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Tom Gurney BSc (Hons) is an art history expert with over 20 years experience
Published on June 19, 2020 / Updated on October 14, 2023
Email: [email protected] / Phone: +44 7429 011000

Let's examine the most famous sculpture artists, going all the way back to the early Renaissance.

Introduction - Discover the role of Sculpture Artists in Art History

Sculpture has played a significant role in art history across many different civilizations, and was particularly important in the Italian Renaissance. In the modern era this format has been revitalised with all manner of innovations, some of which have taken advantage of modern technology.

Much of the sculpture with which we are familiar was influenced by classical art from Greek and Roman civilizations, but there was also much to enjoy from outside the European boundaries, including Asia and Africa. These have also influenced European artists, but those included in this article have been selected from a European standpoint.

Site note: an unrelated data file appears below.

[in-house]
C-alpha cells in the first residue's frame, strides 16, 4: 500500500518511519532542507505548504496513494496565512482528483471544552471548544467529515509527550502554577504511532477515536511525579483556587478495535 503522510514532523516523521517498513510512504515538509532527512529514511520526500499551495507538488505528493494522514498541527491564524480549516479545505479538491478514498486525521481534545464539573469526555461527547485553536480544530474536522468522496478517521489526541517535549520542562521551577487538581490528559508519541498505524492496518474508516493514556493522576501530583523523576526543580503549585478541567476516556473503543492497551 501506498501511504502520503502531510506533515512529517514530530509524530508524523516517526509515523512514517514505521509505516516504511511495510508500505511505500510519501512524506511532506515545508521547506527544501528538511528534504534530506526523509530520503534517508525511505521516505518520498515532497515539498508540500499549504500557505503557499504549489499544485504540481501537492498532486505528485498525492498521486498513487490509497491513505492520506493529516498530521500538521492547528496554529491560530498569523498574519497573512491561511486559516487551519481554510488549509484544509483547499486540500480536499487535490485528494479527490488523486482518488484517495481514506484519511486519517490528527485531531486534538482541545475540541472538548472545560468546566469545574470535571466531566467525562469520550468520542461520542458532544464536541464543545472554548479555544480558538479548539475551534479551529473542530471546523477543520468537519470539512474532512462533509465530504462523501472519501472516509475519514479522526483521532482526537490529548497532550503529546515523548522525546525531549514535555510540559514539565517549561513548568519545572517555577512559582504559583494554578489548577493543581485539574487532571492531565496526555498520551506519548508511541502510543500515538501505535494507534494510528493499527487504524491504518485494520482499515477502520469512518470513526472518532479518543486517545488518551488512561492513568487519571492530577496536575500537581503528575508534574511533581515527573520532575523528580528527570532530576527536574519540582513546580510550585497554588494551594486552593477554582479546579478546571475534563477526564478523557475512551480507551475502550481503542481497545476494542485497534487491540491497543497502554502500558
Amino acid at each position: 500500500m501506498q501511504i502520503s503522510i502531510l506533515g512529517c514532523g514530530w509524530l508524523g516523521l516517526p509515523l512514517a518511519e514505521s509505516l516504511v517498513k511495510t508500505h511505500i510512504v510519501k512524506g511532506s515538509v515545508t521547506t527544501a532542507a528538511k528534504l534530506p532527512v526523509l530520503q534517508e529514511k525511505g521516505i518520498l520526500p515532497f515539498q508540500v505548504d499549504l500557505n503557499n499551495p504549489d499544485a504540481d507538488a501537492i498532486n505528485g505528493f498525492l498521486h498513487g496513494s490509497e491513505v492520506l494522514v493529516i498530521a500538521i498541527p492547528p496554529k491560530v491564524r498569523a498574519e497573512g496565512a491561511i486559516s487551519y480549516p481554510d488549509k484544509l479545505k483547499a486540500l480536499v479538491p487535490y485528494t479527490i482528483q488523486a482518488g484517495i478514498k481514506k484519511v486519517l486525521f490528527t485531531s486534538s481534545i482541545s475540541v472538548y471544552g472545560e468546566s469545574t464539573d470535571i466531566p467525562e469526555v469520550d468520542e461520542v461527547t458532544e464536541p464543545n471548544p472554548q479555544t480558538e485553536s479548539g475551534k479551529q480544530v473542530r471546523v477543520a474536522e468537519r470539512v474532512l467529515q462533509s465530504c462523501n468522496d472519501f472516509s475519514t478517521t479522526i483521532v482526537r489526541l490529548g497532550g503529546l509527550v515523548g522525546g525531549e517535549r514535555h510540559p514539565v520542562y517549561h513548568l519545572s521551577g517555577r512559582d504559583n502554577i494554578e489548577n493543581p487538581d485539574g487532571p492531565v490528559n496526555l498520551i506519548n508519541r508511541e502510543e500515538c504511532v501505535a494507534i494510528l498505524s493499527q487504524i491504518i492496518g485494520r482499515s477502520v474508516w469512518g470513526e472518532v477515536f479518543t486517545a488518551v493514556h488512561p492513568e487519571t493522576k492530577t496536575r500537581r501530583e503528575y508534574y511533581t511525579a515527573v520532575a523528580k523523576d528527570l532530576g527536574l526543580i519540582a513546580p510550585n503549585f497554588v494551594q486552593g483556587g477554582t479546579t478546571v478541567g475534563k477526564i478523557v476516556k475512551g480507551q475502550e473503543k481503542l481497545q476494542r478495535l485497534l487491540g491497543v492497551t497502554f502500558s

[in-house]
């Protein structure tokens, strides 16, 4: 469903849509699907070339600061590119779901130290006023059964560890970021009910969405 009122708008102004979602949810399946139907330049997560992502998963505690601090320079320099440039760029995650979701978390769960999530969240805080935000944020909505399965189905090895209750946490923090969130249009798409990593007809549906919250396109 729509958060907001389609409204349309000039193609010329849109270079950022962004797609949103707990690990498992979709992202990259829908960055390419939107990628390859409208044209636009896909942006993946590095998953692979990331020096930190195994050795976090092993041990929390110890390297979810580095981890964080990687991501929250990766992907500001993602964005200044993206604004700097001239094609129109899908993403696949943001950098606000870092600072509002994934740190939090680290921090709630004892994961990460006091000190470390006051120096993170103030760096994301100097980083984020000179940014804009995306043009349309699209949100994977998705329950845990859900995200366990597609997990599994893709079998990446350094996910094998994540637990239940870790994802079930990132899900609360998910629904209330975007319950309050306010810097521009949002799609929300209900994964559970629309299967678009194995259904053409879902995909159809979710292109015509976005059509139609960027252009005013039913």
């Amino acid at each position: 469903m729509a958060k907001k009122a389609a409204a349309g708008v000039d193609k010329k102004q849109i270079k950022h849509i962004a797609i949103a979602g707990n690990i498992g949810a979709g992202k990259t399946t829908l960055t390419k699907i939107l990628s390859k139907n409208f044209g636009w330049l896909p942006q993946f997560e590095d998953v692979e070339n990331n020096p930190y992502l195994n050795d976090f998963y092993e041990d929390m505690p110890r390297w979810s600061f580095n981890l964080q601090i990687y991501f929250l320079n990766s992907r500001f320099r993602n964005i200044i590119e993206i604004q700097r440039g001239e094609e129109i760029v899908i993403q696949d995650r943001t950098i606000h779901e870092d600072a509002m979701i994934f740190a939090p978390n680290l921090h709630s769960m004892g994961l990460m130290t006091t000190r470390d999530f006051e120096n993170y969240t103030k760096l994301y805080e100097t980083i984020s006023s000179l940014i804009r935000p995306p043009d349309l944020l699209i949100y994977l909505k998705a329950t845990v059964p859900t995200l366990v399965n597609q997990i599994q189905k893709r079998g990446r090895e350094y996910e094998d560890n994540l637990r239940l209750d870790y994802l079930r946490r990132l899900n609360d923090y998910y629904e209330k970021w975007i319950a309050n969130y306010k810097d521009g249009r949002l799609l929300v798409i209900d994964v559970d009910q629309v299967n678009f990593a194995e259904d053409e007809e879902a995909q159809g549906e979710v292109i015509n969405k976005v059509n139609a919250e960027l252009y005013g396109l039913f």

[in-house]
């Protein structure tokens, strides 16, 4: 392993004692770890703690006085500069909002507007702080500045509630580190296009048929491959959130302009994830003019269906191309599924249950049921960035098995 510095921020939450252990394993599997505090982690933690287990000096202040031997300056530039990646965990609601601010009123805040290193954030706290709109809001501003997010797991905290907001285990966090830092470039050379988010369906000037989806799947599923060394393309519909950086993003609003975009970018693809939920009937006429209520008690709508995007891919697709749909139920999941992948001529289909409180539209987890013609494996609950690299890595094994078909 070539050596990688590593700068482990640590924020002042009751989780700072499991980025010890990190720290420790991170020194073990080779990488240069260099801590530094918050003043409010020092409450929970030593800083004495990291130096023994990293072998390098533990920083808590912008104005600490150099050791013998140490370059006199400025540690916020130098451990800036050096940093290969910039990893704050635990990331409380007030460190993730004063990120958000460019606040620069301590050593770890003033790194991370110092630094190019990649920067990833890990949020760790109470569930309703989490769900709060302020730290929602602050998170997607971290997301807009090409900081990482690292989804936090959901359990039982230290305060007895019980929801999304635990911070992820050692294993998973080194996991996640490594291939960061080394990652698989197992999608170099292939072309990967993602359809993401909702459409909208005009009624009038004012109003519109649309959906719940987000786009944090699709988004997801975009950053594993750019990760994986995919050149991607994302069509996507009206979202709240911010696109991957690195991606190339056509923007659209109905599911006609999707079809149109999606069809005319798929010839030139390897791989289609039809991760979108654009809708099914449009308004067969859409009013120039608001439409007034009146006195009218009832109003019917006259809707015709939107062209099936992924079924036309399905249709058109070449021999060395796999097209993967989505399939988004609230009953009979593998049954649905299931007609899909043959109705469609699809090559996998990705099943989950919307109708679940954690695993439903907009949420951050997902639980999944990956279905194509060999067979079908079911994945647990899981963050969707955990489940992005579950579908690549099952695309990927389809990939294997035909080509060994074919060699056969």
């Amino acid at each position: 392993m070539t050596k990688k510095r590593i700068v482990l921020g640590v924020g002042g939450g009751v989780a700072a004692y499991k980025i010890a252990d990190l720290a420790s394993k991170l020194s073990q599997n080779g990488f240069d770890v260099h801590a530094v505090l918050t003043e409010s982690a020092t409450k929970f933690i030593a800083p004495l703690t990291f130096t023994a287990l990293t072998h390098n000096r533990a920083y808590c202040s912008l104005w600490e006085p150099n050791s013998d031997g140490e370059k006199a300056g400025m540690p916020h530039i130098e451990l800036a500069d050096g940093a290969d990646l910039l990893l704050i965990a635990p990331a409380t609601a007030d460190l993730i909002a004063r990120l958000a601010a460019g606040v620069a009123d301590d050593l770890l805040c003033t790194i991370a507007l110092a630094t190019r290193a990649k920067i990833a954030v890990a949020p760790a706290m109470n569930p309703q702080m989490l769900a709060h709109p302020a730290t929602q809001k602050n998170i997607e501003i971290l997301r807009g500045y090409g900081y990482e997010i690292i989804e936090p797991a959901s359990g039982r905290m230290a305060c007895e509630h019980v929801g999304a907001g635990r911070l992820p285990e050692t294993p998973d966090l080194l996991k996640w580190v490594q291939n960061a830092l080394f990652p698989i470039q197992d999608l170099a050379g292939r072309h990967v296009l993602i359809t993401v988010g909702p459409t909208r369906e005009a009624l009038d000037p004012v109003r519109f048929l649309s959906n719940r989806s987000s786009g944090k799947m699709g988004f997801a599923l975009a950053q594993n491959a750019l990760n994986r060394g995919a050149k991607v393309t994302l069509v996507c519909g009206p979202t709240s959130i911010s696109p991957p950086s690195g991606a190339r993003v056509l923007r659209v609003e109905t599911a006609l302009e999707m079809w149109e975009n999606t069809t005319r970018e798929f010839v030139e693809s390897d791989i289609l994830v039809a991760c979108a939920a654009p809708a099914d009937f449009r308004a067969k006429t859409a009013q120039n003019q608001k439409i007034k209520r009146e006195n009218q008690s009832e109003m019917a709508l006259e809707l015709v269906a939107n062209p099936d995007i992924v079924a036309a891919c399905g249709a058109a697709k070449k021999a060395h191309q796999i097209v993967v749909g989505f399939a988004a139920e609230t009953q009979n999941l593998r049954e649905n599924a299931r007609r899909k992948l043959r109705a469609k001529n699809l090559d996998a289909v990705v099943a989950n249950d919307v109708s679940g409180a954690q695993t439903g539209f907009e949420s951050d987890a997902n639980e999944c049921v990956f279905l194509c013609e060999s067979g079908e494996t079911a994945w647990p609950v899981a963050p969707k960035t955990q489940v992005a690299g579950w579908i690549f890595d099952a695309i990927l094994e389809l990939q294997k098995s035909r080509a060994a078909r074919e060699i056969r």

List of Sculpture Artists

We have included a summary of the most famous, in our opinion, since the early Renaissance. There is an abundance of Italian artists in the earlier stages, but in more modern times we have seen a good number of famous sculptors appearing from the US, UK and elsewhere.

The list below covers the most famous sculpture artists in history, starting off with a selection of Renaissance artists. Some notable movements, such as Impressionism, will not be found here because of its concentration on other mediums, but there is still a wide variety of movements and styles covered, across a period of many centuries.


Michelangelo is considered by many to be the most famous sculpture artist of all time. His David was particularly memorable and he was an artist who achieved extraordinary precision with his work which helped to raise the bar of Renaissance sculpture. Towards the end of his career there was an expressive style to his work, which helped to influence the next sculpture artists of the next few centuries.